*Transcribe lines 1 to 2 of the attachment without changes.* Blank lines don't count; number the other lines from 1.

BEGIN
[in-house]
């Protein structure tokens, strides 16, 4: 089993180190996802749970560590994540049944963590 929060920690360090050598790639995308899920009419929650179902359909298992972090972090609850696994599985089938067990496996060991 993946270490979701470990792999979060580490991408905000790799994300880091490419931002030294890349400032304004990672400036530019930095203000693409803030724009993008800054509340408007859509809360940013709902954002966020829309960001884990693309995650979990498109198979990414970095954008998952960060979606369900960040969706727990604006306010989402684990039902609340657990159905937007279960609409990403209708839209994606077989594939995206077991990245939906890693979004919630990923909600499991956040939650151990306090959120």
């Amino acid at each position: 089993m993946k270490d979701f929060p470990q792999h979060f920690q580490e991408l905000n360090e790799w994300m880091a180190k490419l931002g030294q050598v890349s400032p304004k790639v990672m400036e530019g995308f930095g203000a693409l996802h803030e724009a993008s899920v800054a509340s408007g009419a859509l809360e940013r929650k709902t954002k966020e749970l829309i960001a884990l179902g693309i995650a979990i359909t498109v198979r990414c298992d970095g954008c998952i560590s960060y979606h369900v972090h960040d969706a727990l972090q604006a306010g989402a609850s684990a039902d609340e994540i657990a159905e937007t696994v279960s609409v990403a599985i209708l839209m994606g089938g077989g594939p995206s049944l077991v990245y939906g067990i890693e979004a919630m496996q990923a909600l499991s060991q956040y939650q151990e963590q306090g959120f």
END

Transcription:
[in-house]
């Protein structure tokens, strides 16, 4: 089993180190996802749970560590994540049944963590 929060920690360090050598790639995308899920009419929650179902359909298992972090972090609850696994599985089938067990496996060991 993946270490979701470990792999979060580490991408905000790799994300880091490419931002030294890349400032304004990672400036530019930095203000693409803030724009993008800054509340408007859509809360940013709902954002966020829309960001884990693309995650979990498109198979990414970095954008998952960060979606369900960040969706727990604006306010989402684990039902609340657990159905937007279960609409990403209708839209994606077989594939995206077991990245939906890693979004919630990923909600499991956040939650151990306090959120």